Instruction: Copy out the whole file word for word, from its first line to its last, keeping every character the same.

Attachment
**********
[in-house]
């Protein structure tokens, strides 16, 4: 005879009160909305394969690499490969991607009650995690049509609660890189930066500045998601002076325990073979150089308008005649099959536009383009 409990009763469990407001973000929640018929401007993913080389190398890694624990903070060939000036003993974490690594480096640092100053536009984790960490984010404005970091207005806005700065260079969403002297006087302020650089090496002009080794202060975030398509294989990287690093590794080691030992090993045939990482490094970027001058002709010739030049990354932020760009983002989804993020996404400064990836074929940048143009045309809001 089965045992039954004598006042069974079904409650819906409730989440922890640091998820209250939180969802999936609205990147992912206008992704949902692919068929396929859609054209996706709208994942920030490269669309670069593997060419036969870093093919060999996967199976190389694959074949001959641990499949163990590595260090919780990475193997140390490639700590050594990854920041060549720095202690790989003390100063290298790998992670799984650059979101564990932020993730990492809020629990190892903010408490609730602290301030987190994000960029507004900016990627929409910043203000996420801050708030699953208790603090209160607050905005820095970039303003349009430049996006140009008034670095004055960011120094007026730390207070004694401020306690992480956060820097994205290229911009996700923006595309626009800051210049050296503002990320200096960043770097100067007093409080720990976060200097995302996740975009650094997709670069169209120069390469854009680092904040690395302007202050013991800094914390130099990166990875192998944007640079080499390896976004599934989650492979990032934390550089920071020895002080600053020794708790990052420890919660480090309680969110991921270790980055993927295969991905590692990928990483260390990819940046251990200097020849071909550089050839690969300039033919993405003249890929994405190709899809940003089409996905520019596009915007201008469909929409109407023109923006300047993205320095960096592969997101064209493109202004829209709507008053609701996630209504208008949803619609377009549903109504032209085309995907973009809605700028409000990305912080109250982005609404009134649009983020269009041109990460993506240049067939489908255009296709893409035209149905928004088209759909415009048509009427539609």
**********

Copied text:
[in-house]
């Protein structure tokens, strides 16, 4: 005879009160909305394969690499490969991607009650995690049509609660890189930066500045998601002076325990073979150089308008005649099959536009383009 409990009763469990407001973000929640018929401007993913080389190398890694624990903070060939000036003993974490690594480096640092100053536009984790960490984010404005970091207005806005700065260079969403002297006087302020650089090496002009080794202060975030398509294989990287690093590794080691030992090993045939990482490094970027001058002709010739030049990354932020760009983002989804993020996404400064990836074929940048143009045309809001 089965045992039954004598006042069974079904409650819906409730989440922890640091998820209250939180969802999936609205990147992912206008992704949902692919068929396929859609054209996706709208994942920030490269669309670069593997060419036969870093093919060999996967199976190389694959074949001959641990499949163990590595260090919780990475193997140390490639700590050594990854920041060549720095202690790989003390100063290298790998992670799984650059979101564990932020993730990492809020629990190892903010408490609730602290301030987190994000960029507004900016990627929409910043203000996420801050708030699953208790603090209160607050905005820095970039303003349009430049996006140009008034670095004055960011120094007026730390207070004694401020306690992480956060820097994205290229911009996700923006595309626009800051210049050296503002990320200096960043770097100067007093409080720990976060200097995302996740975009650094997709670069169209120069390469854009680092904040690395302007202050013991800094914390130099990166990875192998944007640079080499390896976004599934989650492979990032934390550089920071020895002080600053020794708790990052420890919660480090309680969110991921270790980055993927295969991905590692990928990483260390990819940046251990200097020849071909550089050839690969300039033919993405003249890929994405190709899809940003089409996905520019596009915007201008469909929409109407023109923006300047993205320095960096592969997101064209493109202004829209709507008053609701996630209504208008949803619609377009549903109504032209085309995907973009809605700028409000990305912080109250982005609404009134649009983020269009041109990460993506240049067939489908255009296709893409035209149905928004088209759909415009048509009427539609």